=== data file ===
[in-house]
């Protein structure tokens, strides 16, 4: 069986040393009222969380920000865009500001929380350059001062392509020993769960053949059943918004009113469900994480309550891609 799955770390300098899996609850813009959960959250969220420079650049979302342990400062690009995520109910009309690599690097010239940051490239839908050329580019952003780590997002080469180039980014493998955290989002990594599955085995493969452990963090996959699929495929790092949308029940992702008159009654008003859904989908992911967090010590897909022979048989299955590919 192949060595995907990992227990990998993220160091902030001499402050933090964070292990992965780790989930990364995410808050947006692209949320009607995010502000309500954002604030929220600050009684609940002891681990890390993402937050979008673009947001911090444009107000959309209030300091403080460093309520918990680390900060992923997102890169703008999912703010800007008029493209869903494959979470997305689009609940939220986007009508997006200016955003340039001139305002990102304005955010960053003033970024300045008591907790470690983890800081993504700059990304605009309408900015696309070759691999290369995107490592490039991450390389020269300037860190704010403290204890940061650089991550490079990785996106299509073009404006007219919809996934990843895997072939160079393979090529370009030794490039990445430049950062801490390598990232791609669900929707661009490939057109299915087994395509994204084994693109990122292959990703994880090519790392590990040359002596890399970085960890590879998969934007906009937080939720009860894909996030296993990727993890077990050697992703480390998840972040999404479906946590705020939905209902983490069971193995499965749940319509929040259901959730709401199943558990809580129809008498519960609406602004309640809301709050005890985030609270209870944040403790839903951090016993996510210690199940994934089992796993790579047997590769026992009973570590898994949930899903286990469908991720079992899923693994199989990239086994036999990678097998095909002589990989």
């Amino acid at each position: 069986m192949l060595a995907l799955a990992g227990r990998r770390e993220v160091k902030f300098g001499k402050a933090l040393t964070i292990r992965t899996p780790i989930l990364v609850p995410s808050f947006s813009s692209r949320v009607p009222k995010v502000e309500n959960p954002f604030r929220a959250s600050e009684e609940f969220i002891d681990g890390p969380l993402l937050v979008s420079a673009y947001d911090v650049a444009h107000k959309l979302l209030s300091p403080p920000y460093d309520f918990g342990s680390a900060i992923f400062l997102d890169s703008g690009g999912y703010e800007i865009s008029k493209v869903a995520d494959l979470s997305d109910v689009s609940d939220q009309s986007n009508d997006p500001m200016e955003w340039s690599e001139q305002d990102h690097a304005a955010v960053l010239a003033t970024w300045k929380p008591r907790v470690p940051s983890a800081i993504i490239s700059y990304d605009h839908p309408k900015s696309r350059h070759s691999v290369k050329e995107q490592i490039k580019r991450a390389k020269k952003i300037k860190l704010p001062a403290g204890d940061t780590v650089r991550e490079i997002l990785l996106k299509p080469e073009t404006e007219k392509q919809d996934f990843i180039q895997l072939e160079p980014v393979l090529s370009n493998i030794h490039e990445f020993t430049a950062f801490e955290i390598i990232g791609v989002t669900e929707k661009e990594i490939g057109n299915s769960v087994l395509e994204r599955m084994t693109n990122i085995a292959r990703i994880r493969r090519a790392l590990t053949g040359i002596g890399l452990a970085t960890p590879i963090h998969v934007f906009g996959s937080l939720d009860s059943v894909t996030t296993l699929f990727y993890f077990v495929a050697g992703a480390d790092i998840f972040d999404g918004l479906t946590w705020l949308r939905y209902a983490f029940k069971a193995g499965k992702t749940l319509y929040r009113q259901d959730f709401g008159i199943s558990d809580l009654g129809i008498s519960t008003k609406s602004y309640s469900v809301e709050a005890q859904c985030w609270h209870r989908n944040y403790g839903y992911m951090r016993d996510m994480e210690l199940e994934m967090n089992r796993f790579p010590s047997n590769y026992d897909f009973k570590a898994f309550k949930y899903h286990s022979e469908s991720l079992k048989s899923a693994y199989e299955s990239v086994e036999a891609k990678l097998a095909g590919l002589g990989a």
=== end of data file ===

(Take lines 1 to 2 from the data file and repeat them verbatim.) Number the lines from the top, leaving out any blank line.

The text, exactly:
[in-house]
């Protein structure tokens, strides 16, 4: 069986040393009222969380920000865009500001929380350059001062392509020993769960053949059943918004009113469900994480309550891609 799955770390300098899996609850813009959960959250969220420079650049979302342990400062690009995520109910009309690599690097010239940051490239839908050329580019952003780590997002080469180039980014493998955290989002990594599955085995493969452990963090996959699929495929790092949308029940992702008159009654008003859904989908992911967090010590897909022979048989299955590919 192949060595995907990992227990990998993220160091902030001499402050933090964070292990992965780790989930990364995410808050947006692209949320009607995010502000309500954002604030929220600050009684609940002891681990890390993402937050979008673009947001911090444009107000959309209030300091403080460093309520918990680390900060992923997102890169703008999912703010800007008029493209869903494959979470997305689009609940939220986007009508997006200016955003340039001139305002990102304005955010960053003033970024300045008591907790470690983890800081993504700059990304605009309408900015696309070759691999290369995107490592490039991450390389020269300037860190704010403290204890940061650089991550490079990785996106299509073009404006007219919809996934990843895997072939160079393979090529370009030794490039990445430049950062801490390598990232791609669900929707661009490939057109299915087994395509994204084994693109990122292959990703994880090519790392590990040359002596890399970085960890590879998969934007906009937080939720009860894909996030296993990727993890077990050697992703480390998840972040999404479906946590705020939905209902983490069971193995499965749940319509929040259901959730709401199943558990809580129809008498519960609406602004309640809301709050005890985030609270209870944040403790839903951090016993996510210690199940994934089992796993790579047997590769026992009973570590898994949930899903286990469908991720079992899923693994199989990239086994036999990678097998095909002589990989």